Parents Don’t Let Google See The Photos Of Your Children

 The other day, while on YouTube, (and yes, I go on Google’s YouTube to keep an eye out for what Google is up to and what gets posted) Google decided to use its video sharing website to advertise another service the company offers. Right on the front page of the website, there was a video uploaded by Google itself and so I clicked on it.

The video is titled “Google+: New Dad” and it features a new father with his newborn son. The video is in high definition, has light soothing music in the background, lots of shots of the baby, and a man’s voice throughout the video. The video is obviously intended to make us go “awww” and pull on our heartstrings – but after you snap out of the cuteness spell Google put you under, it’s time to face the ugly facts.

The video Google uploaded is advertising its social networking site called Google Plus – more specifically, the photo-sharing capabilities on Google Plus. The video ad tries to lure people to upload their photos to Google Plus by telling people if you lose your mobile phone, which has all your precious photos on it, you shouldn’t worry. If you uploaded those photos to Google Plus, it will still be on there. So if you lost your phone, you can always have access to those pictures from any device.

Now, that might seem all wonderful and all, but let’s examine what this really means for you and your pictures. This is what Google says it can do for you:

“With Google+ Instant Upload, every picture you take on your phone is instantly backed up to a private Google+ album. It’s a simple way to make sure you never lose another memory. Download the Google+ app on your phone “

Private? Hmm, not so fast!

Let’s now look at Google’s privacy policies, shall we? After you….

“If you upload a photo or video to Google+, we will store that content in a Picasa web album and enable the Picasa Web Albums product for your Google Account if you haven’t already used Picasa. The Picasa Privacy Policy will apply to your use of Picasa, in addition to this Google+ privacy policy. If you do not want us to store metadata (such as photo details) associated with your photos and videos, please remove that data before uploading the content.”

Please delete metadata? HA! As if people are actually going to do that – I can bet you that the vast majority of people who will forfeit their pictures to Google do know that their photos have a wealth of information stored into them and wouldn’t even know how to get rid of it. Google says,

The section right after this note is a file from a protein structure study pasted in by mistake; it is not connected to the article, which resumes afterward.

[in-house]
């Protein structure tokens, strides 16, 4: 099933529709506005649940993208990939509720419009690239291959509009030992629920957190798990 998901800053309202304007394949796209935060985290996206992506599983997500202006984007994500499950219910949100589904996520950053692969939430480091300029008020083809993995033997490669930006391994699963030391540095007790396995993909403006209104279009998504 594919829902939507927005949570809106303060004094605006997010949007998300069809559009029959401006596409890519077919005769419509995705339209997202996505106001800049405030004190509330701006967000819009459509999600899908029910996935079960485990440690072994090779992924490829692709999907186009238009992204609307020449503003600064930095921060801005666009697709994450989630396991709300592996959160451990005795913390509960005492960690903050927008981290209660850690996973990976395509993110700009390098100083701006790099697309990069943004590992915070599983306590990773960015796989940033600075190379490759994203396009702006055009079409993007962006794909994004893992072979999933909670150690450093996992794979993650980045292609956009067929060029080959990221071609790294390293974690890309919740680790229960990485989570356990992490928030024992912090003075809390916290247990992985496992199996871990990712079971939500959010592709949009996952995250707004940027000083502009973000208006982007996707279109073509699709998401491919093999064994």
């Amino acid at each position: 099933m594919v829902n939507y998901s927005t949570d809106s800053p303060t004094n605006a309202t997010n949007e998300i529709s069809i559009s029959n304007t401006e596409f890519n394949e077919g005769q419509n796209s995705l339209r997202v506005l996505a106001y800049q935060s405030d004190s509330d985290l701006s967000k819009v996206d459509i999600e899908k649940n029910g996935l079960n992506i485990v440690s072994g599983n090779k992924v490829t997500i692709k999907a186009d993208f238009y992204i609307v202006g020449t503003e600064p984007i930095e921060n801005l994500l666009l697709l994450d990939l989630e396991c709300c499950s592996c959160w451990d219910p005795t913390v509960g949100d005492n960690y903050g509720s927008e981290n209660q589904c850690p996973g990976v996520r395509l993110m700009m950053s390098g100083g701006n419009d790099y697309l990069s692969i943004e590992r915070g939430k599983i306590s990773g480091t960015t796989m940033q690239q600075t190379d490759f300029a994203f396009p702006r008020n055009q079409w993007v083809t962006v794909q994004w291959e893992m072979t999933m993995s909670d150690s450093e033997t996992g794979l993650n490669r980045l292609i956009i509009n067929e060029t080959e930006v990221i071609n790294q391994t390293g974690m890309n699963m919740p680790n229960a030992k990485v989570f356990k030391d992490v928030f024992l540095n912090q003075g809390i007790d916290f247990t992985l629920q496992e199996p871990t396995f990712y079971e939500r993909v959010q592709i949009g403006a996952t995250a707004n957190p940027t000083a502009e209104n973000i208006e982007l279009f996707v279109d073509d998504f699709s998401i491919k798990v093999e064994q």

“The information that’s displayed along with your photo may include attributes such as camera model, exposure, ISO, aperture, focal length, location data and the time and date the photo was taken.”

In addition, when you use Google’s photo service, these are only things they admit they record of you:

“account activity (including storage usage and number of log-ins), data displayed or clicked on (including UI links); and other log information (including browser type, IP-address, date and time of access, cookie ID, and referrer URL).”

Remember, when you upload those photos – you essentially forfeit those photos to Google to use them indefinitely. Here is something else that should freak you out: Google says that your photos “may also be indexed and discoverable in third party services, such as search engines”!

Felix Salmon of Reuters said that Google can tell:

“where and when photographs were taken, and an advanced facial recognition feature that allows Google to identify individuals it has seen in one photo in any photo in the user’s digital library. Integrating just these three services with Google’s core search function could allow Google to locate individuals in virtually any digital photograph on the internet, and so derive where each user has been, when, with whom and doing what. Add YouTube to the mix, or Android smartphones, or whatever other database Google develops or buys – the implications are breathtaking.”

Whoa, talk about Big Brother – or should it now be Big Google?

Fathers, and mothers, keep the adorable photographs of your precious children to yourself and don’t give it away to Google. It isn’t worth it.

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